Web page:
By Jonathan Fenby
When Hong Kong reverted to chinese sovereignty on July 1, 1997, the air was full of forecasts of impending doom for the former British colony's individual freedoms. There were predictions of army tanks in the streets, democratic politicians thrown into jail, and personal liberties curtailed. Nothing like that happened, of course. Apart from anything else, Beijing knew better than to arouse international concern or upset the carefully crafted agreements with London over autonomy and the Basic Law, Hong Kong's new mini-constitution.
Now, five years on, the yoke is coming down on the Special Administrative Region (SAR) of the People's Republic of China. Last week, the administration of Chief Executive Tung Chee-hwa unveiled what was always going to be one of the most sensitive pieces of legislation after the handover: the implementation of Article 23 of the Basic Law, calling for a provision against subversion.
Framing this was so tricky that Tung and his colleagues shied away from it from the start. Even highly placed members of the administration admitted, in those early years after the handover, that it would be wrong to enact such a piece of legislation when the majority of the members of the Legislative Council of Hong Kong were not elected by a popular franchise.
Now, such considerations evidently count for less. The SAR administration knows it can push whatever it likes through the legislature thanks to post-colonial arrangements like the skewed electoral system to which Britain was a willing party in the end, despite the brief flowering of democracy under the last governor, Chris Patten. It has already shown its muscle by referring a decision by the top court to Beijing for "interpretation" when Hong Kong judges came down against it. Tung has installed a "ministerial system" of appointees in place of the civil servicethey are said to be more accountable, but that seems to involve no more than being accountable to the Chief Executive and to his masters in Beijing.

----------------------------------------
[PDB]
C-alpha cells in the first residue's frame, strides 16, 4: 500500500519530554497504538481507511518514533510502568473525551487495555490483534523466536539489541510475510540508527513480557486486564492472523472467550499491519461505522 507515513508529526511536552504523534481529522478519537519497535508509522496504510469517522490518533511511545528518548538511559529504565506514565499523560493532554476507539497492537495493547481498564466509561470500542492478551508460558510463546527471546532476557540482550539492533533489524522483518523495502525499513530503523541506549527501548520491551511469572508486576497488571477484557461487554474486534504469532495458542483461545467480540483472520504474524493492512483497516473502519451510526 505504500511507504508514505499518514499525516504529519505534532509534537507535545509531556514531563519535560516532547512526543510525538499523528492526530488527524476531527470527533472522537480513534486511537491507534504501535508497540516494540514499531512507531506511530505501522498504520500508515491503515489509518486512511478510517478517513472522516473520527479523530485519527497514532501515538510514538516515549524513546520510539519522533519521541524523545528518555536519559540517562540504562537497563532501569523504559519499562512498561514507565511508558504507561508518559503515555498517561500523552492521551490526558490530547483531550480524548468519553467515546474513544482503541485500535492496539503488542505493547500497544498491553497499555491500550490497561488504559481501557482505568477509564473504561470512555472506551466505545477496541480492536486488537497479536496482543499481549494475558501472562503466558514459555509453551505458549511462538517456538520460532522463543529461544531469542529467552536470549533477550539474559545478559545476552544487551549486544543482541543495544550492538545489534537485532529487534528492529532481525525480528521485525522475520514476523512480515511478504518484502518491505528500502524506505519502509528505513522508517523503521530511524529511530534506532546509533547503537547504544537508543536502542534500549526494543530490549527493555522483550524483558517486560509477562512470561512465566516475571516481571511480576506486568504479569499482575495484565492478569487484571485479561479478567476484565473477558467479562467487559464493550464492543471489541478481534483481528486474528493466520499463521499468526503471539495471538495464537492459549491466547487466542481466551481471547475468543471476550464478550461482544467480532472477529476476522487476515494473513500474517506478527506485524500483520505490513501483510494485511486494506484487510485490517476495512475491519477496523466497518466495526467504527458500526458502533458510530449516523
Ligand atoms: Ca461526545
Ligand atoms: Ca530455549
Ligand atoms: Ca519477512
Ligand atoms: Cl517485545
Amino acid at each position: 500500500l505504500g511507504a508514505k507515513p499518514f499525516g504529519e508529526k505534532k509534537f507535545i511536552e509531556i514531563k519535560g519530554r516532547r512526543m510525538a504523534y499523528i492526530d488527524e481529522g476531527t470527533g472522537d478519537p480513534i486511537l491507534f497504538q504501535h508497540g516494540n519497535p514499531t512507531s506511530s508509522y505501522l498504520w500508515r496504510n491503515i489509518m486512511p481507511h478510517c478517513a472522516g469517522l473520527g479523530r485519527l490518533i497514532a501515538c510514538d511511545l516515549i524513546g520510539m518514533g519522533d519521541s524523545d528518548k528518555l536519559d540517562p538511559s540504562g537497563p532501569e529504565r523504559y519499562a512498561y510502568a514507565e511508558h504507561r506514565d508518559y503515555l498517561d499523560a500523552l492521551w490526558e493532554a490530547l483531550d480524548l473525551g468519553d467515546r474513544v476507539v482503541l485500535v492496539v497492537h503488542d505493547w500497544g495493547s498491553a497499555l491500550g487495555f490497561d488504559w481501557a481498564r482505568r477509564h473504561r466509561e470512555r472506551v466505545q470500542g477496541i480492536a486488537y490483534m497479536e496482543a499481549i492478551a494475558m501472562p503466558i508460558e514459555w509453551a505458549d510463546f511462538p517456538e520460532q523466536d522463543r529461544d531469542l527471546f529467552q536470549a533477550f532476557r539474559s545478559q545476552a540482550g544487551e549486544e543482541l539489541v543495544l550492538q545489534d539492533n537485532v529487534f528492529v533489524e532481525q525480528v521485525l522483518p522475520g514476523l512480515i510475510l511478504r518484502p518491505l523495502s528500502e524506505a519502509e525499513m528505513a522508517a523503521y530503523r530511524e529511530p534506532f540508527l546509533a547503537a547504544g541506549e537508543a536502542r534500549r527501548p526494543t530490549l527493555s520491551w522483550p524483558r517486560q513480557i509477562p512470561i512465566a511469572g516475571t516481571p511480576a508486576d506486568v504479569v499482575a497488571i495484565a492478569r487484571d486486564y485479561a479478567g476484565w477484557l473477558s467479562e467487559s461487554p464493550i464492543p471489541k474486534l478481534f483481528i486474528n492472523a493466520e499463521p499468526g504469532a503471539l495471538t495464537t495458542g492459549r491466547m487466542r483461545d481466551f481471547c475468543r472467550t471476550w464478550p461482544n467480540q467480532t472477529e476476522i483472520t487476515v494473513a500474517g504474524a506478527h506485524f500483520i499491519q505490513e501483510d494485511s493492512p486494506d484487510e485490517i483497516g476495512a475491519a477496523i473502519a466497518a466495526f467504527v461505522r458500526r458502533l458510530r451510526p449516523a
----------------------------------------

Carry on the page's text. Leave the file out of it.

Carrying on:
The draft of Article 23 represents an all-too logical development of the manner in which the Hong Kong government has interpreted its promised high degree of autonomy as meaning a high degree of freedom to kowtow to the sovereign power in the north. Shorn of its linguistic niceties, it lays down that any organization of which Beijing disapproves on security grounds will be proscribed in Hong Kong. That could, for instance, mean that the Falun Gong movement, which the central government has been persecuting remorselessly, could be outlawed in the SAR. Or it could put Hong Kong's democratic parties, whose members are refused entrance to the mainland, at risk.
The administration in Hong Kong points out, in its defense, that Falun Gong and the Hong Kong Democrats are not so classified. But that misses the point. What the Tung administration is doing is handing to Beijing the power to decide who shall do what in Hong Kong. This makes a mockery of the autonomy pledged five years ago. The snag for those who care about this is that the ill is being doneon the surface at leastby Hong Kong people themselves, who, in another of the stock phrases of 1997, would rule Hong Kong free from the shackles of colonialism. So who can object?
China and Tung Chee-hwa have kept meticulously to the letter of the agreements between London and Beijing. With a system that permits no effective opposition, why should they do otherwise? Are Washington and London, united with China in the fight on terror, going to nitpick over Article 23?
With the economy in deep decline and morale slipping, it is unlikely that anybody inside the SAR is going to mount an effective challenge. For sure, there will be no immediate dramatic developments when Article 23 goes into law, any more than there were after July 1, 1997. Beijing knows the value of biding its time, and of letting the gradual erosion of the spirit of freedom take its toll.
Back in the 1990s, Deng Xiaoping worried about the "Hong Kong virus" entering the bloodstream of the mainland and challenging the Communist Party's monopoly on power. Now that Beijing has struck its deal between economic freedom and political restriction, the virus looks as if it is moving the other way. So what, the Hong Kong administration may say, if we lock up a few dissenters to burnish our credentials with the emperor to the north provided he gives us some economic advantages to pull us out of our slump?
This represents a sad outcome for a territory that had within it the potential to become something extraordinary within the last major state ruled by a Communist Party. Both Beijing and the SAR could have benefited from a true interchange of economies, cultures and societies. Instead, David has quailed before Goliath.
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